It is a common experience amongst novices, when first stepping into the ring, to forget everything they have been taught: footwork, defence, combinations, chin down, guard up … etc. They often freeze, as I did, with the first physical contact. Suddenly and concretely, with the immediacy of pain, they become aware of the extent of the danger they have purposely placed themselves in. The disturbance I felt was matched in part by my belief that I was essentially a coward. In an act condemned by the boxing community, I had turned my face away from punches: I tried to escape the ring instead of dominating it. Merz succinctly describes this experience in the boxing realm: “aspects of my character were frequently tossed in my face for assessment. I saw gaping holes in my tenacity, my resilience, my courage, my athleticism” (49). That night, I felt an unfamiliar sting as I took my jumper off, noticing a slight yet painful bruise on the bridge of my nose. It reminded me of my inadequacy and, I believed at the time, a fundamental failure of character: I lacked heart.
My Face: A Tool for Sensing and Ignoring Pain
To get as accustomed as a punching bag to repeated hits without flinching I had to mould my face into a mask of impassivity, revealing little to my opponent. My face also became a calibrated tool to measure my opponent’s skill, strength, and intent through the levels of pain it would experience. If an opponent repeatedly targeted my nose, I knew the sparring session was not a “friendly encounter.” Most often though, we would nod at each other in acknowledgement of the other’s successful “contact,” such as when their punches hurt my body. The ring is the only space I know and inhabit where the display of physical violence can be interpreted as a “friendly gesture” (Merz 12).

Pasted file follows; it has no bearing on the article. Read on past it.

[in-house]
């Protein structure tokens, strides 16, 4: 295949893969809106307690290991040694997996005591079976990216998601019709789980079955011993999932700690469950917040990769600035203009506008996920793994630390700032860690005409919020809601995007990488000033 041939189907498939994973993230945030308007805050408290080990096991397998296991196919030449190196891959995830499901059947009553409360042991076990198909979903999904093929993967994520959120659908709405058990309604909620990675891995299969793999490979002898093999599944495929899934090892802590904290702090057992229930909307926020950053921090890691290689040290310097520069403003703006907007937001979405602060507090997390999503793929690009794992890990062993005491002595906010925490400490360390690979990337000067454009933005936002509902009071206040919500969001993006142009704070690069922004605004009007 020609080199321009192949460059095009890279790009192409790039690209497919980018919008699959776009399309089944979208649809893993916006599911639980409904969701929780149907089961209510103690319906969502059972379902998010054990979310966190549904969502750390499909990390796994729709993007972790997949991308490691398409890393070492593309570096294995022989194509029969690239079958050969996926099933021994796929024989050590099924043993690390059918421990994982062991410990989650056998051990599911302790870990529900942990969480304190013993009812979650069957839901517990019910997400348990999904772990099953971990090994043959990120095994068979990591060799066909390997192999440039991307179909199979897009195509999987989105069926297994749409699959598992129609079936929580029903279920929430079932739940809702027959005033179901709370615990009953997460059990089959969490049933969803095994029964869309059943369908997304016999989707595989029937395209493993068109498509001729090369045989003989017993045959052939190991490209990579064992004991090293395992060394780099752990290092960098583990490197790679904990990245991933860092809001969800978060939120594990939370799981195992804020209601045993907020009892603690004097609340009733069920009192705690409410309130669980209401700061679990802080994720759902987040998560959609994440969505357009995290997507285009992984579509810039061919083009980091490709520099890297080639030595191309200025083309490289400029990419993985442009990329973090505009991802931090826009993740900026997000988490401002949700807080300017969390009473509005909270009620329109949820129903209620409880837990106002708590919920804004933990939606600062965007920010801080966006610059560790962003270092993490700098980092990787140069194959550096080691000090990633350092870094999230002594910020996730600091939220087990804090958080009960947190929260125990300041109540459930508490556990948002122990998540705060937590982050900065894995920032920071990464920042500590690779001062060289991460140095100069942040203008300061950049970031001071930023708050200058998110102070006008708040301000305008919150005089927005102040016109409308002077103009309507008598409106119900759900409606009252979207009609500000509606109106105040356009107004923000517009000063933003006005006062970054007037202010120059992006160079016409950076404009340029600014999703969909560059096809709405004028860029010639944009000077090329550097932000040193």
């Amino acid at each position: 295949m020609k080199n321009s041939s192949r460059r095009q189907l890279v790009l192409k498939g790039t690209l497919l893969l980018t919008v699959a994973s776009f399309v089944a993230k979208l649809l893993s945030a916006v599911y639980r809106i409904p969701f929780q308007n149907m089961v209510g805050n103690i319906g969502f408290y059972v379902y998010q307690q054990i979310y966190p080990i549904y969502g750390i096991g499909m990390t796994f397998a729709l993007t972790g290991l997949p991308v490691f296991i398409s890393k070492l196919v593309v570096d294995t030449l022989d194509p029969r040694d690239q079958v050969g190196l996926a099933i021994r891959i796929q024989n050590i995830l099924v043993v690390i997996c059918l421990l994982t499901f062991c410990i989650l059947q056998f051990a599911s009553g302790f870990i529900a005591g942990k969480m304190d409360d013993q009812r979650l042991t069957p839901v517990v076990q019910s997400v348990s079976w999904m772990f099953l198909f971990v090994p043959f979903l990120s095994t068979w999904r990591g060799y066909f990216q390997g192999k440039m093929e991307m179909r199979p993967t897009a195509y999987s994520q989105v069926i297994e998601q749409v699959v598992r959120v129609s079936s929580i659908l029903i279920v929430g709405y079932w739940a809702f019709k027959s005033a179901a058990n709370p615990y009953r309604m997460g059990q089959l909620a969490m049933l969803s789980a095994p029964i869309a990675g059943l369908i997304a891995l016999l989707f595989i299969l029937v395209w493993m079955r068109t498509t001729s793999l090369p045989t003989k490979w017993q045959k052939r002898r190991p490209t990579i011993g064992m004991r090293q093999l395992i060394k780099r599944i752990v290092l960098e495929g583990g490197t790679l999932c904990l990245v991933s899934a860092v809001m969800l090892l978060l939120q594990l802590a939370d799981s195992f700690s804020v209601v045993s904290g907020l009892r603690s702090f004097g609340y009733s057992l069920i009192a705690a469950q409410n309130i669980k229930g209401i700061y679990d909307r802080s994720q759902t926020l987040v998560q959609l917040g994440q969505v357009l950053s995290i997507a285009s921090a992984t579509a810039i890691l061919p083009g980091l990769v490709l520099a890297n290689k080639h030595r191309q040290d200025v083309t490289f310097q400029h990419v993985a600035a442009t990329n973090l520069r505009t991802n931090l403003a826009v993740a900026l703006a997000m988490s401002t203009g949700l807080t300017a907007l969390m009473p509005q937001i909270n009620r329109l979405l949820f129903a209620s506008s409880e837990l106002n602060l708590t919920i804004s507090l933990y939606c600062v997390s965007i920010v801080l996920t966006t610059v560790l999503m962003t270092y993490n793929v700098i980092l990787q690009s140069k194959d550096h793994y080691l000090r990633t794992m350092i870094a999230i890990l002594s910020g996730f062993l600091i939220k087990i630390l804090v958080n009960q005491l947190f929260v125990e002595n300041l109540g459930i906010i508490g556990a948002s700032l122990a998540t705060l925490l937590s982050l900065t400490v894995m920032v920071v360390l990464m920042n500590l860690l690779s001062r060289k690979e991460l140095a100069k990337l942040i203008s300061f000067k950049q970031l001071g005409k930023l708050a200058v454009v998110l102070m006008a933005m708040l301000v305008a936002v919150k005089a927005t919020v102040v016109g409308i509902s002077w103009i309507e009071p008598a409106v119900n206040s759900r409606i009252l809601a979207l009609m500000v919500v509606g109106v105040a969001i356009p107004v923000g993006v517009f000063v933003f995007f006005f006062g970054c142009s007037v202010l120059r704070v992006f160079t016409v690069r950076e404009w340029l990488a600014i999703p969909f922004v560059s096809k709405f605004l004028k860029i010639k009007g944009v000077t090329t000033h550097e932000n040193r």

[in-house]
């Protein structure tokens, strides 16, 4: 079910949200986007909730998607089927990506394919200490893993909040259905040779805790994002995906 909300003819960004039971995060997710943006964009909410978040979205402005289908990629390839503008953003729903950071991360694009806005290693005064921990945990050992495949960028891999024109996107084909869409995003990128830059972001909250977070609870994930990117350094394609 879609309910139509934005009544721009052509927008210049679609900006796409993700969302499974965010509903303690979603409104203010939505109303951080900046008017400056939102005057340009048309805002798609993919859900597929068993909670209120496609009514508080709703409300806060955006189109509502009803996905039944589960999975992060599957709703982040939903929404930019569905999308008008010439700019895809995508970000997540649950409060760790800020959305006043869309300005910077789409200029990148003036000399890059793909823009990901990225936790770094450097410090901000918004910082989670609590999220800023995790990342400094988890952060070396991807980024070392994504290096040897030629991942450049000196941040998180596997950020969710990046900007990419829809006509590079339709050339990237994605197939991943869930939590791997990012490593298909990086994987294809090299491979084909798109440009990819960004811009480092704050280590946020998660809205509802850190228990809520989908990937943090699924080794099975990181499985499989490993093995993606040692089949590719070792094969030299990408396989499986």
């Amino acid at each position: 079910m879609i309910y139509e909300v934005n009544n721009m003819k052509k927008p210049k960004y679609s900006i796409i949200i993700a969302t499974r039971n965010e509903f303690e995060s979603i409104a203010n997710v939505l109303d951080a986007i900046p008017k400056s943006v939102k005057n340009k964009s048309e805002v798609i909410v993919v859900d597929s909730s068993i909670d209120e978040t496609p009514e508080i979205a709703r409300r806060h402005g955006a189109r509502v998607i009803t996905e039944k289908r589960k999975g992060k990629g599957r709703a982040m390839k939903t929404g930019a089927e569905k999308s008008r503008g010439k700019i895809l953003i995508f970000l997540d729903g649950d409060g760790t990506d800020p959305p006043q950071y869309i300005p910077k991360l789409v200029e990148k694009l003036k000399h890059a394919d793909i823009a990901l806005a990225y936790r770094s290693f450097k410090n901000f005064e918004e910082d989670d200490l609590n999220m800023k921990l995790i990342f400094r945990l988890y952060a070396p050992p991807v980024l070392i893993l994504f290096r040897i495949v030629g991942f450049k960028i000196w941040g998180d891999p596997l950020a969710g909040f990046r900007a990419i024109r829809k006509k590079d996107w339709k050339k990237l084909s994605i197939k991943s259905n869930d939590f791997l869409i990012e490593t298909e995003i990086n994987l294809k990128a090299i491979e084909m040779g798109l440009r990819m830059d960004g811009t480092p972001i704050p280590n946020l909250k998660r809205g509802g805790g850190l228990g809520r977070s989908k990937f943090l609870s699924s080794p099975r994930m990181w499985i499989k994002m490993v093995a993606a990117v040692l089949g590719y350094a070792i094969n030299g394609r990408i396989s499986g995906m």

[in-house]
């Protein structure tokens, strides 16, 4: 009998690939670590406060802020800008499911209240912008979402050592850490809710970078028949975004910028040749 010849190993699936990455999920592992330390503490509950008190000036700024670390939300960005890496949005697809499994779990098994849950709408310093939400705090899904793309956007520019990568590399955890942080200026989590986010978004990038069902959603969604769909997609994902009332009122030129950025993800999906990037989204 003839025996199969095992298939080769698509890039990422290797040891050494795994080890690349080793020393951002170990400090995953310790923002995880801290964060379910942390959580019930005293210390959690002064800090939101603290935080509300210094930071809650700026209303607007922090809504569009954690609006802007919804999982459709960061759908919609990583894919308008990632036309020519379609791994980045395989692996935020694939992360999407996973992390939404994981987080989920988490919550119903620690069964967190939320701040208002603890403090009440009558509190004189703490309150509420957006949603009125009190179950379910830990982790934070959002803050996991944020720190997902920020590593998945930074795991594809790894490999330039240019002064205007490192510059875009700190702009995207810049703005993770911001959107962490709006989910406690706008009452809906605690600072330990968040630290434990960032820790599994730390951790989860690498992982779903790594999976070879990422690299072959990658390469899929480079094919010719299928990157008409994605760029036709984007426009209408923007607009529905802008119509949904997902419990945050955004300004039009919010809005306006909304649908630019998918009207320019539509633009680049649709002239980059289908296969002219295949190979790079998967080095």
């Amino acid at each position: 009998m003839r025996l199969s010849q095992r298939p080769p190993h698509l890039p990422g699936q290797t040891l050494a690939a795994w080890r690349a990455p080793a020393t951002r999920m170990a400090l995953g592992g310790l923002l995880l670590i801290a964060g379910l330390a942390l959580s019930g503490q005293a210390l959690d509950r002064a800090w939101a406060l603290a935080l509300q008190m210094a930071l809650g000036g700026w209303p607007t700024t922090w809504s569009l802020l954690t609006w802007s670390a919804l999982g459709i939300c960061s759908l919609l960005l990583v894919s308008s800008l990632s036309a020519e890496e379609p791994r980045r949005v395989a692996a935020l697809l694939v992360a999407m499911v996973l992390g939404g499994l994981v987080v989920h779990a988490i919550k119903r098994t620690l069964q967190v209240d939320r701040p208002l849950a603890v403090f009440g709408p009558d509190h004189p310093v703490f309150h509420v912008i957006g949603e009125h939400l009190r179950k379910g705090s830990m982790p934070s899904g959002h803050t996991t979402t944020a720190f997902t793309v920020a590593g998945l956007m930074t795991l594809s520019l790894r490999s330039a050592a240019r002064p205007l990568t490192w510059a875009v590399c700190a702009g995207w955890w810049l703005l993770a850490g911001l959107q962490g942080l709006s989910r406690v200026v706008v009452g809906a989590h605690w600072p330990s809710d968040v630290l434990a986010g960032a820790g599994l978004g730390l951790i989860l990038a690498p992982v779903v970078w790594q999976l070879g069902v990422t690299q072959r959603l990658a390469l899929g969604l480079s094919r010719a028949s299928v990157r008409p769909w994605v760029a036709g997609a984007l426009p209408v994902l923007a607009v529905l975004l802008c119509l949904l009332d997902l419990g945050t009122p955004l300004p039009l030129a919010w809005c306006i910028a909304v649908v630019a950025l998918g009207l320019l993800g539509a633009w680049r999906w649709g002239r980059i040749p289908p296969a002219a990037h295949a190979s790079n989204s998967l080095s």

Boxers, like most athletes, are carefully attuned to measuring the degrees of pain they undergo during a fight and training, whilst accomplishing the paradoxical feat—when they are hit—of setting aside that pain lest it be a distraction. In other words, boxers’ bodies are both material and immaterial: they are sites for accessing sensory information, notably pain levels, as well as tools that—at times detrimentally—have learned to abstract pain in the effort to ignore physical limitations, impediments or fatigue. Boxers with “heart,” I believe, are those who inhabit this duality of material and immaterial bodies.
I have systematically been questioned whether I fear bruising or scarring my face. It would seem illogical to many that a woman would voluntarily engage in an activity that could blemish her appearance. Beyond this concern lies the issue, as Merz puts it, that “physical prowess and femininity seem to be so fundamentally incompatible” (476). My face used to be solely a source of concern as a medium of beautification and the platform from which I believed the world judged my degree of attractiveness. It also served as a marker of distinction: those I trusted intimately could touch my face, others could not. Throughout my training, my face evolved and also became an instrument that I conditioned and used strategically in the ring. The bruises I received attested to my readiness to exchange punches, a mark of valour I came to relish more than looking “nice.”
Boxing has taught me how to feel my body in new ways. I no longer inhabit an “absent body” (Leder). I intimately know the border between my skin and the world, aware of exactly how far my body extends into that world and how much “punishment” (getting hit) it can withstand: boxing—which Oates (26) observed as a spectator rather than boxer—“is an act of consummate self-determination—the constant re-establishment of the parameters of one’s being.” A strong initial allure of boxing was the strict discipline it gave to my eating habits, an anchor—and at times, a torture—for someone who suffered from decade-long eating disorders. Although boxing plagued me with the need to “make weight”—to fight in a designated weight category—I no longer sought to be as petite as I could manage. As a female boxer, I was reminded of my gender, and my “unusual” body, as I am uncommonly big, strong, and heavy compared to most female fighters. I still find it difficult to find women to spar with, let alone fight. Unlike in the world outside the gym, though, my size is something I continuously learn to value as an advantage in the ring, a tool for affirmation, and significantly, a means of acceptance by, and equality with, men.